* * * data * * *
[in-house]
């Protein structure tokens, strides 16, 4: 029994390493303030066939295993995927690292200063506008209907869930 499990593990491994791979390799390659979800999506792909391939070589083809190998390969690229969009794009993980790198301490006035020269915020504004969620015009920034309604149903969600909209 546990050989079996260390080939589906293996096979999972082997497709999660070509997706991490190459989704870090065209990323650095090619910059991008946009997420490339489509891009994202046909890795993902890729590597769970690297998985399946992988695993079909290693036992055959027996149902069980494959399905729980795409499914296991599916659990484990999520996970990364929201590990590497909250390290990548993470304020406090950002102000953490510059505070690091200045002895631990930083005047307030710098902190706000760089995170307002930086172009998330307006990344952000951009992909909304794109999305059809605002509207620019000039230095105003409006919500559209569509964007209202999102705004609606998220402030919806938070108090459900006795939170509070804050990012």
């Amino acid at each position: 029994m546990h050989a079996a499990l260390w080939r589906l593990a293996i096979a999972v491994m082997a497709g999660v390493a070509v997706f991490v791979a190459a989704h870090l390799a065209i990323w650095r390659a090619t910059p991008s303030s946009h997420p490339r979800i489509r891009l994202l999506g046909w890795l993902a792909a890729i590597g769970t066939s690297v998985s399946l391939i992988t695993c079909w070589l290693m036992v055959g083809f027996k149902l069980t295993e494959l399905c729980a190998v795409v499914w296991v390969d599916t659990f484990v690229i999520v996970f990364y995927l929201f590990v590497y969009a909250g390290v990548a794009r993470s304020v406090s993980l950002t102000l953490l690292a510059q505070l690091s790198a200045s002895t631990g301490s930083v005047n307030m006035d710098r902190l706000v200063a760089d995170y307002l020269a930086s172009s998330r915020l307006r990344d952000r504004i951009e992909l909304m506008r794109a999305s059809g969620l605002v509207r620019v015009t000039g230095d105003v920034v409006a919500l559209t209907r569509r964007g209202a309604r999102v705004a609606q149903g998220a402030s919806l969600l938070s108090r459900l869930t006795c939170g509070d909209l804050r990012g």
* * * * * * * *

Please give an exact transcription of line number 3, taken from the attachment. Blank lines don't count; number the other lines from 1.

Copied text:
């Amino acid at each position: 029994m546990h050989a079996a499990l260390w080939r589906l593990a293996i096979a999972v491994m082997a497709g999660v390493a070509v997706f991490v791979a190459a989704h870090l390799a065209i990323w650095r390659a090619t910059p991008s303030s946009h997420p490339r979800i489509r891009l994202l999506g046909w890795l993902a792909a890729i590597g769970t066939s690297v998985s399946l391939i992988t695993c079909w070589l290693m036992v055959g083809f027996k149902l069980t295993e494959l399905c729980a190998v795409v499914w296991v390969d599916t659990f484990v690229i999520v996970f990364y995927l929201f590990v590497y969009a909250g390290v990548a794009r993470s304020v406090s993980l950002t102000l953490l690292a510059q505070l690091s790198a200045s002895t631990g301490s930083v005047n307030m006035d710098r902190l706000v200063a760089d995170y307002l020269a930086s172009s998330r915020l307006r990344d952000r504004i951009e992909l909304m506008r794109a999305s059809g969620l605002v509207r620019v015009t000039g230095d105003v920034v409006a919500l559209t209907r569509r964007g209202a309604r999102v705004a609606q149903g998220a402030s919806l969600l938070s108090r459900l869930t006795c939170g509070d909209l804050r990012g």